My first big professional job, I had just dropped out of college and I booked this really tiny role on “The Sopranos.” Georgianne Walken was the casting director for that. I remember auditioning—I was really nervous, it was one of my first auditions. The whole way it happened was so strange. I had done this really weird show in the mainstage of NYU undergrad right before I dropped out, and this agent had seen me in it and she called me and said, “Can I send you out on a couple of things and see how you do?” I was already dropping out at that point, and she sent me on this random audition for “The Sopranos,” and I was so nervous and I got called back and I auditioned for Steve Buscemi, who directed the episode I was in. That was the first big job. And then I didn’t really work for a year after that. It was this wild experience, and then I was doing a bunch of odd jobs.

What was your most memorable survival job?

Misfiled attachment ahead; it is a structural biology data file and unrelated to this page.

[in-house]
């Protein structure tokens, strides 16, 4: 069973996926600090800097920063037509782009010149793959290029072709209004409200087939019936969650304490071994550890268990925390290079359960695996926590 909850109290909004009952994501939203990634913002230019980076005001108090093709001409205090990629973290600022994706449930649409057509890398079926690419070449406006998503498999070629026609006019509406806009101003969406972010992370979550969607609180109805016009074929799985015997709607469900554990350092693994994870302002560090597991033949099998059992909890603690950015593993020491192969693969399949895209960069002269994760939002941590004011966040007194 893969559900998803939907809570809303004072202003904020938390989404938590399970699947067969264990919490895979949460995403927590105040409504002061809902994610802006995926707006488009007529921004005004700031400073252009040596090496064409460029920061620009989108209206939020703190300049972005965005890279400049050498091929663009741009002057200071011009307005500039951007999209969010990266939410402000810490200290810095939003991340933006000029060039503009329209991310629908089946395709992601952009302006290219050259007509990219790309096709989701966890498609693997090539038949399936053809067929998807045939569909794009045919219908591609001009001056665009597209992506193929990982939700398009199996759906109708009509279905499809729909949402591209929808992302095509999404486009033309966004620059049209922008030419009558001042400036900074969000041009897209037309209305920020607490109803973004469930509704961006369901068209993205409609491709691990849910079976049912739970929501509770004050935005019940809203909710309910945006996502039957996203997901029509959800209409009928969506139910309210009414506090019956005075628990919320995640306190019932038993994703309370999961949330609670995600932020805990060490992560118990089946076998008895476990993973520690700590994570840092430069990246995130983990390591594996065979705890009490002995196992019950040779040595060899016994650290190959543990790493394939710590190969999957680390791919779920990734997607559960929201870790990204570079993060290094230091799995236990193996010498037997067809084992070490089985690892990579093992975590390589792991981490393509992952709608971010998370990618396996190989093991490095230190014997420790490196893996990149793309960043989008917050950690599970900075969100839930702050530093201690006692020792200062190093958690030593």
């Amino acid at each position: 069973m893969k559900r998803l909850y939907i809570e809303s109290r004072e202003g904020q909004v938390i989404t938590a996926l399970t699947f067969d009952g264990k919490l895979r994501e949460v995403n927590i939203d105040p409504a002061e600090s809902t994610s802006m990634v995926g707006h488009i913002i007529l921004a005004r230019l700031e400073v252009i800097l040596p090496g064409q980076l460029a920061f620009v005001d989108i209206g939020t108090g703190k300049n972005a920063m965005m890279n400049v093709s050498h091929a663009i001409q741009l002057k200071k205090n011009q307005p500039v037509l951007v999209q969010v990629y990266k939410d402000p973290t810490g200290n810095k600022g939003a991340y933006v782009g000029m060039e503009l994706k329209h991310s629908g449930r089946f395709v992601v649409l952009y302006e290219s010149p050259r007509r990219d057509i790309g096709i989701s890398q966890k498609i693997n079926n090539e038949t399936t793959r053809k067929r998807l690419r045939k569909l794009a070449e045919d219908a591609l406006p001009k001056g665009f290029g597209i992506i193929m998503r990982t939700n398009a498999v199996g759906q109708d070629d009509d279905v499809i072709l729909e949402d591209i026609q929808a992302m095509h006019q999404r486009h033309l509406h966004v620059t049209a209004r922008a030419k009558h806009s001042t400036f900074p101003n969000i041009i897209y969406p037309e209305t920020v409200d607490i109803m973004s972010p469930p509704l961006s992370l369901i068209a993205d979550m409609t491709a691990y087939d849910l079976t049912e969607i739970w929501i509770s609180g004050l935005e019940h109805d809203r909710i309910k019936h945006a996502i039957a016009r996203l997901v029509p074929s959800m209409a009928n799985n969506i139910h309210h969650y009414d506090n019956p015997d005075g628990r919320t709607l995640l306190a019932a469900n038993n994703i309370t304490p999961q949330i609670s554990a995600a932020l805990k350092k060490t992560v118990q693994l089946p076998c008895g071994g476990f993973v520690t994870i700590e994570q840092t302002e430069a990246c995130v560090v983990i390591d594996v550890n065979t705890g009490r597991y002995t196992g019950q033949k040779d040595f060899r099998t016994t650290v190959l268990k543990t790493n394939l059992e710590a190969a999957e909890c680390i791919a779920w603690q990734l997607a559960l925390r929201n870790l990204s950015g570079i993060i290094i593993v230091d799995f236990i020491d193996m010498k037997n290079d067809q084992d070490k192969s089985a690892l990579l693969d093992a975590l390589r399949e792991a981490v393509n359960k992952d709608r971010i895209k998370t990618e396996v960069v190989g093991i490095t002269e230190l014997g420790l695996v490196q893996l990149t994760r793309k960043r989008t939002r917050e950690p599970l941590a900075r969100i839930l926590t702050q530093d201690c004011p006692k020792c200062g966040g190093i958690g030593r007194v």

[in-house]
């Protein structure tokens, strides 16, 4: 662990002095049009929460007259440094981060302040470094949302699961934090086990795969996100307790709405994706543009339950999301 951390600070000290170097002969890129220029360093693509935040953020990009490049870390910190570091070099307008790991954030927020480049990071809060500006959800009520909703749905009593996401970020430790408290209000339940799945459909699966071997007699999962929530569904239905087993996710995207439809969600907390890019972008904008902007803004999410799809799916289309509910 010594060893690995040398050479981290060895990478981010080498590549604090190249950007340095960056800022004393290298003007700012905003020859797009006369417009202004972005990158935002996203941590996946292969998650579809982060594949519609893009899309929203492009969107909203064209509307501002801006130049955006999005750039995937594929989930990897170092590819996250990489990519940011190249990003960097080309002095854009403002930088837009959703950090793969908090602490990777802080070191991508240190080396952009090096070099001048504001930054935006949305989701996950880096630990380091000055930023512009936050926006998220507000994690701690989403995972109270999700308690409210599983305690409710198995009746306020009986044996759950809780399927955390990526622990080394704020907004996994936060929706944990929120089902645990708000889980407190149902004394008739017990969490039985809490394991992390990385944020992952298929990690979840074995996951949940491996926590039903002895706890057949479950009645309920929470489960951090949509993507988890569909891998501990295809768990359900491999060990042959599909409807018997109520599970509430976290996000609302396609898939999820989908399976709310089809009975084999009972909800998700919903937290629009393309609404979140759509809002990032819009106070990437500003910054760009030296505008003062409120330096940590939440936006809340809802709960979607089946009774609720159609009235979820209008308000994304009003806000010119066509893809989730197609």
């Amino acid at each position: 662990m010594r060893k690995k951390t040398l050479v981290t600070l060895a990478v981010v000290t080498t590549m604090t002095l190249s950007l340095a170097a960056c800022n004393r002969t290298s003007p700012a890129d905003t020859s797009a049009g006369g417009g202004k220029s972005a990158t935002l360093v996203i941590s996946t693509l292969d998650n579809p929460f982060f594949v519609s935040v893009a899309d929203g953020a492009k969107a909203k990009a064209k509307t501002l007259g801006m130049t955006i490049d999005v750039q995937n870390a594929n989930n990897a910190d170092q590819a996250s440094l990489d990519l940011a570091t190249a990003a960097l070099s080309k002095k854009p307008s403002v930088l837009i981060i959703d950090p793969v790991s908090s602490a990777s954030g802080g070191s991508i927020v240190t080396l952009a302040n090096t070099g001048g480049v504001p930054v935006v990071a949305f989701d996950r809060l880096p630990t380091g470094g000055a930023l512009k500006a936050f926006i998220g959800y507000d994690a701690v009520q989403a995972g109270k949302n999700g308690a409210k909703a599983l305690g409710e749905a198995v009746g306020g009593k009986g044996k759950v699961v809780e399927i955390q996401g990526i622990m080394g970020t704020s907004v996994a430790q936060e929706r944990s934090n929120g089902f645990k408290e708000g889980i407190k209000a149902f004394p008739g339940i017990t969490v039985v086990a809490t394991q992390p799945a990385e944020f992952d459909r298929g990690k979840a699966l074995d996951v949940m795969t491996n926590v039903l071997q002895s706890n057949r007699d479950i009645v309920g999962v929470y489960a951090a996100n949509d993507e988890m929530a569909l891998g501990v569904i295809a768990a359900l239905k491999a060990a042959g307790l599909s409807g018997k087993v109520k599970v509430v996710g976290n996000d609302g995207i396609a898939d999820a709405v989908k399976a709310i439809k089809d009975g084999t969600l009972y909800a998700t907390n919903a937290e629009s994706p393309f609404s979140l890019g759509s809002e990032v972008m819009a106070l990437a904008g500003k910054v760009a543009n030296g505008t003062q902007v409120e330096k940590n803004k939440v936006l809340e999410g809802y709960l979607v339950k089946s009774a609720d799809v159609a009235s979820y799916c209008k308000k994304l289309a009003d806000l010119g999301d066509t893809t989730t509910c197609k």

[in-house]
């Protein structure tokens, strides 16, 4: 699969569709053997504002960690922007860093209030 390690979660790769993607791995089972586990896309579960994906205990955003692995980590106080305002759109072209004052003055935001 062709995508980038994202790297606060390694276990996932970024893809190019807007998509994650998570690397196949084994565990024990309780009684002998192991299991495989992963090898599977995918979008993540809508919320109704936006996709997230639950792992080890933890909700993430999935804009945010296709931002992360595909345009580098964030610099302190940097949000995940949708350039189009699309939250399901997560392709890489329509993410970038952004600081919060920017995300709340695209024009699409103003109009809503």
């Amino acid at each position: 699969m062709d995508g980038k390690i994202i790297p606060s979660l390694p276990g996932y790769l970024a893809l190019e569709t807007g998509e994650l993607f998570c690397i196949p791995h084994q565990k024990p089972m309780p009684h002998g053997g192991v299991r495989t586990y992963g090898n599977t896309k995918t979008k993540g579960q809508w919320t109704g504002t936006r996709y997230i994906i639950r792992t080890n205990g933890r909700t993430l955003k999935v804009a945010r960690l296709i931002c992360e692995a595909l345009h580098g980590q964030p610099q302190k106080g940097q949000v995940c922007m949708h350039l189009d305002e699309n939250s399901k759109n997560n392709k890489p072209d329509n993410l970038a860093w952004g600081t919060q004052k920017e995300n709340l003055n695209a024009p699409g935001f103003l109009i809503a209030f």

I was a dog walker for years, which I loved. I was so close with the dogs that I walked. When I left that job, one of my fellow dog walkers made me a photo album of all of my clients. I still have it; I have this photo album of all these dogs I spent every day with. In this stunning turn of events, the show I did last year, “Modern Love,” we shot in a building where I used to walk multiple dogs. It was so wild. They picked me up, took me to set, and I was like, “Wow, this address seems so familiar, I don’t know why.” As we rolled up to set, I was like, “Oh, I know why. I came here every day for two years.” It was really beautiful.